A September report by PricewaterhouseCoopers estimated online commerce in India would grow 25 percent a year for next five years, hitting $100 billion a year by 2022.

The new curbs could harm those growth prospects and discourage some foreign investors, said investment consultants.

"Sentiment is definitely hurt," said Harminder Sahni of retail consultant Wazir Advisors, adding that the policy suggested online retail business should only be done by Indians.

The new rules will create uncertainty for Flipkart as the company evaluates any strategy changes, Ms Bartashus said. If foreign players’ ability to offer products at discounted prices is hindered, that could impact sales and profitability, she said.

Amazon said it was evaluating the new guidelines to engage as necessary with the government so it could remain true to its vision of "transforming how India buys and sells and generating significant direct and indirect employment".

Flipkart said the advent of the e-commerce industry "was set to be a major growth driver for the Indian economy and create millions of jobs in the future".

"It is important that a broad market-driven framework through the right consultative process be put in place in order to drive the industry forward," it added.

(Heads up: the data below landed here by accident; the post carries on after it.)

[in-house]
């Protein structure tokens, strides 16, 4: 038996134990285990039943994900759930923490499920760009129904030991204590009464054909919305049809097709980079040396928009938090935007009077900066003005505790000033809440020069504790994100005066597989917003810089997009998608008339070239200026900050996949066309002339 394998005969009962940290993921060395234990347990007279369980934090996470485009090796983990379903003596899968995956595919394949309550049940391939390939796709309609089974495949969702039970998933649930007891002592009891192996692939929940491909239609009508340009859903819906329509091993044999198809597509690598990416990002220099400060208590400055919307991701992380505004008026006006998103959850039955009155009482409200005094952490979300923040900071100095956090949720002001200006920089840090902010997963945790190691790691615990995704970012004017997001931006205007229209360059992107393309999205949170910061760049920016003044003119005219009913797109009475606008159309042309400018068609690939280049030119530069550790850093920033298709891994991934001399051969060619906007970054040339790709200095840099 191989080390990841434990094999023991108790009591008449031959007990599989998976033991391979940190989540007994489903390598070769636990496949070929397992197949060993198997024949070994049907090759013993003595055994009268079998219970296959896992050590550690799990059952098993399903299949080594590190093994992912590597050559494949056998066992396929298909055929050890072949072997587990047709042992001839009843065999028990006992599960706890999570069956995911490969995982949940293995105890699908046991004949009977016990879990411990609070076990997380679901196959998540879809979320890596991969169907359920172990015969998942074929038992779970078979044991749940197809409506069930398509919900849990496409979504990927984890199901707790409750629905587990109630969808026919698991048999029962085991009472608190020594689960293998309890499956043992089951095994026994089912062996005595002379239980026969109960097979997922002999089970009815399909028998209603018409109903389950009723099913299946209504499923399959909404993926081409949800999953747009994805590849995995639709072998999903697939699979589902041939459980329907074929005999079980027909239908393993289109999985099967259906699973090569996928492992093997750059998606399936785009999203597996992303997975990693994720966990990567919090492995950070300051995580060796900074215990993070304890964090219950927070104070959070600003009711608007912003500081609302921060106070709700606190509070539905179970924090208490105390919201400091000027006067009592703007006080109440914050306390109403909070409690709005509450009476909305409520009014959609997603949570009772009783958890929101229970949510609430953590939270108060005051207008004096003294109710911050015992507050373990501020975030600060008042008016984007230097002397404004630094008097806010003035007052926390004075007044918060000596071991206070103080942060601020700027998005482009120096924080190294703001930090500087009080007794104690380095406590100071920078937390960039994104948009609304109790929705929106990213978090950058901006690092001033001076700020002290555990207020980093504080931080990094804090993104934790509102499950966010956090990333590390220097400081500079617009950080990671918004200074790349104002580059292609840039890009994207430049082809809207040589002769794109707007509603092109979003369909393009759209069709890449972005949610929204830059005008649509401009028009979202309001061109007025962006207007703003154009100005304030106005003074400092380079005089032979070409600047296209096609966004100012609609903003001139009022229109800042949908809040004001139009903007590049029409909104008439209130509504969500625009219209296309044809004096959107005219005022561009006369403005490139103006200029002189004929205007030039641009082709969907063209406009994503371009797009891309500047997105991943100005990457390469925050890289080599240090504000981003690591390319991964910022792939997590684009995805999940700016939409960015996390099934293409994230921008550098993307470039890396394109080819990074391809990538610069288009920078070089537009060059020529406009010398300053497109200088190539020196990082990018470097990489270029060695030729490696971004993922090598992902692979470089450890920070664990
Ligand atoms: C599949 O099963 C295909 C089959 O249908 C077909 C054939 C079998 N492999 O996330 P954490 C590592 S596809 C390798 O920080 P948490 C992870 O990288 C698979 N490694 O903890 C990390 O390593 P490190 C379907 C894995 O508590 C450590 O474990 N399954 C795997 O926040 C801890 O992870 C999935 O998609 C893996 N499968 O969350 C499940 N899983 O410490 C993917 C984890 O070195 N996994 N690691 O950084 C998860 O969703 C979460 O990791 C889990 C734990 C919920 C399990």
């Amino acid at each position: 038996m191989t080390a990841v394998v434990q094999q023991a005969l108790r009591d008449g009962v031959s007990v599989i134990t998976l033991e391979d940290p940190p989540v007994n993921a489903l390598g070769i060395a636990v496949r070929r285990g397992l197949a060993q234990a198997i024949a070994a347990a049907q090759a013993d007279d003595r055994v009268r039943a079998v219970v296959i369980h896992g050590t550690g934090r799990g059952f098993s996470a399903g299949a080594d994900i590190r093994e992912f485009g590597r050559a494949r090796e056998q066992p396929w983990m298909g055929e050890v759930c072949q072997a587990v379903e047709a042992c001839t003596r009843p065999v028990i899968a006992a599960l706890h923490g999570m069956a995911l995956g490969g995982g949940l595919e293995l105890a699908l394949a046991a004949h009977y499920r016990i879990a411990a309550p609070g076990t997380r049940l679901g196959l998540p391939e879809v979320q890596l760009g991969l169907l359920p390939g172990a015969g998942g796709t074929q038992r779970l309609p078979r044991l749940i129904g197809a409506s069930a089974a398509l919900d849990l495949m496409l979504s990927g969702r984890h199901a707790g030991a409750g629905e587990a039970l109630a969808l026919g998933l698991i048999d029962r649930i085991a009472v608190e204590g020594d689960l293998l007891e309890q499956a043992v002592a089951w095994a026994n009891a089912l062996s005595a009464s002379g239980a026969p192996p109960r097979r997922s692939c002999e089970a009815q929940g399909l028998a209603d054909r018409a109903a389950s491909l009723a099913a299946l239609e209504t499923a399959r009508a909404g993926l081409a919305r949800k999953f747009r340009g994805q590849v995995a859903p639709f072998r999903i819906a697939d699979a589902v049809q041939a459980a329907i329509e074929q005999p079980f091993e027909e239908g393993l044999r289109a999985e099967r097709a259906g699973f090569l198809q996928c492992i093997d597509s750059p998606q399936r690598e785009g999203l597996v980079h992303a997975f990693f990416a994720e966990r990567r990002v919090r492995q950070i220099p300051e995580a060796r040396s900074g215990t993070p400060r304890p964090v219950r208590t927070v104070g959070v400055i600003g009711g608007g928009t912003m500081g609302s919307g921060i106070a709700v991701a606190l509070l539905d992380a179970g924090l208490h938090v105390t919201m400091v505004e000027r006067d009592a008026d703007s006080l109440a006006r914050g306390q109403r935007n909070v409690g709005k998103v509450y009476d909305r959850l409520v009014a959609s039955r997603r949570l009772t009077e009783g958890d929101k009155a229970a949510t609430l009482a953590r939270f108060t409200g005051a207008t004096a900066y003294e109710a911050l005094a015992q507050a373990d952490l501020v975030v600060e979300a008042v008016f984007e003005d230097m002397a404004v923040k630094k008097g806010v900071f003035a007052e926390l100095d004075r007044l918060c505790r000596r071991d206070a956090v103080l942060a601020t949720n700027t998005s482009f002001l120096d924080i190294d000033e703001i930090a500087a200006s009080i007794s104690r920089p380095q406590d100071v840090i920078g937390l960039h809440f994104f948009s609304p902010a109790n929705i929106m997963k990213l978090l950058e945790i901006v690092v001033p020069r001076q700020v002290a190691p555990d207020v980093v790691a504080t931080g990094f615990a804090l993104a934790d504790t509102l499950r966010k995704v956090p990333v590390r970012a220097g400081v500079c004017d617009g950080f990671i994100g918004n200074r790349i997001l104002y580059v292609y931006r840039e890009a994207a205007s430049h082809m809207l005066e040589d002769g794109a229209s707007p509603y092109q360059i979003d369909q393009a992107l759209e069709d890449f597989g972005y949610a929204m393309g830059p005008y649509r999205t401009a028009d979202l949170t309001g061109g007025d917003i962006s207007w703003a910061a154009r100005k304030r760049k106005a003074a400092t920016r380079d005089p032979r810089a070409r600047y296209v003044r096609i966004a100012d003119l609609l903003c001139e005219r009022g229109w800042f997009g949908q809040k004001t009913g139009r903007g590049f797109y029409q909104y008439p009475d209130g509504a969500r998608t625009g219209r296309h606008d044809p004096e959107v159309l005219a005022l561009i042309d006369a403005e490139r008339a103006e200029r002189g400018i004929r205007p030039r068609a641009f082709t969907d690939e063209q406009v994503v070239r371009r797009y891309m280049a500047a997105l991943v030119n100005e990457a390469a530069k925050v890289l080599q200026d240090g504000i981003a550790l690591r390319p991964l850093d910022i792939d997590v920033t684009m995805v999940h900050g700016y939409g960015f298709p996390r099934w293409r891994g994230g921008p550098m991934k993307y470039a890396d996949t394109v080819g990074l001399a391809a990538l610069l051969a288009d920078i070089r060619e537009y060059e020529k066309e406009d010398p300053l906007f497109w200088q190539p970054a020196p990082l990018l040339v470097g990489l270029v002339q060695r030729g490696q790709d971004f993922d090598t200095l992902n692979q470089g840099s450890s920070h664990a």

The government boasts of attracting nearly $223 billion foreign investment in the last four years, compared with about $152bn in the previous four years.

In its own bid to grow presence in India, Apple is said to be about to start assembling its top-end iPhones in India through the local unit of Foxconn as early as 2019, the first time the Taiwanese contract manufacturer will have made the product in the country, according to a source last week.

Importantly, Foxconn will be assembling the most expensive models, such as devices in the flagship iPhone X family, the source said, potentially taking Apple's business in India to a new level. The work will take place at Foxconn's plant in Sriperumbudur town in the southern state of Tamil Nadu, said the source.

Foxconn, which already makes phones for Xiaomi Corp in India, will invest 25 billion Indian rupees ($356 million) to expand the plant, including investment in iPhone production, Tamil Nadu's Industries Minister M C Sampath told Reuters.

The investment may create as many as 25,000 jobs, he added.

Ivan Feinseth, an analyst at Tigress Financial Partners, said that the new e-commerce rules are politically motivated and will create higher prices for Indian consumers. The impact will likely be less for big e-commerce players like Amazon and Flipkart, meanwhile, since they already offer products from local merchants and will be able to operate with little or no profits for a while in a bid to gain market share.

“This is overall bad for the consumer, but it has been good for the current Prime Minister Narendra Modi,” Feinseth said. “The local vendors cannot compete on the scale.”